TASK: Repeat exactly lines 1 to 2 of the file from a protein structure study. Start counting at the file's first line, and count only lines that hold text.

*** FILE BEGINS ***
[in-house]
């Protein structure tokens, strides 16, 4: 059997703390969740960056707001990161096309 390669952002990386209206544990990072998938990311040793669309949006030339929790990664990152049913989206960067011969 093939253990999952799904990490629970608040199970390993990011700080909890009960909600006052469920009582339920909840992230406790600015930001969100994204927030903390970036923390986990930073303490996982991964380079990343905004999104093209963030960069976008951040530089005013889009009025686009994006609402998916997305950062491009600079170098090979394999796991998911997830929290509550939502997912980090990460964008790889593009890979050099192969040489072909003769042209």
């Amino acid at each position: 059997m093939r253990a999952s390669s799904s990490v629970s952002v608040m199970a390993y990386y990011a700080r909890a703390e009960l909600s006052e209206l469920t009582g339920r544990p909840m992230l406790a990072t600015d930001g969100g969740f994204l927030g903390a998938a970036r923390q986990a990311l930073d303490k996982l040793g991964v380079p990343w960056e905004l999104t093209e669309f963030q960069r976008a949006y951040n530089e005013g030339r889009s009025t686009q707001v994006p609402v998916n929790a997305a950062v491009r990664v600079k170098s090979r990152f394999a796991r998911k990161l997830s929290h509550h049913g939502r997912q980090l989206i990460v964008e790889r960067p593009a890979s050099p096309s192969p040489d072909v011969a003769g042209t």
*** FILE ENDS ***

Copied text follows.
[in-house]
């Protein structure tokens, strides 16, 4: 059997703390969740960056707001990161096309 390669952002990386209206544990990072998938990311040793669309949006030339929790990664990152049913989206960067011969 093939253990999952799904990490629970608040199970390993990011700080909890009960909600006052469920009582339920909840992230406790600015930001969100994204927030903390970036923390986990930073303490996982991964380079990343905004999104093209963030960069976008951040530089005013889009009025686009994006609402998916997305950062491009600079170098090979394999796991998911997830929290509550939502997912980090990460964008790889593009890979050099192969040489072909003769042209």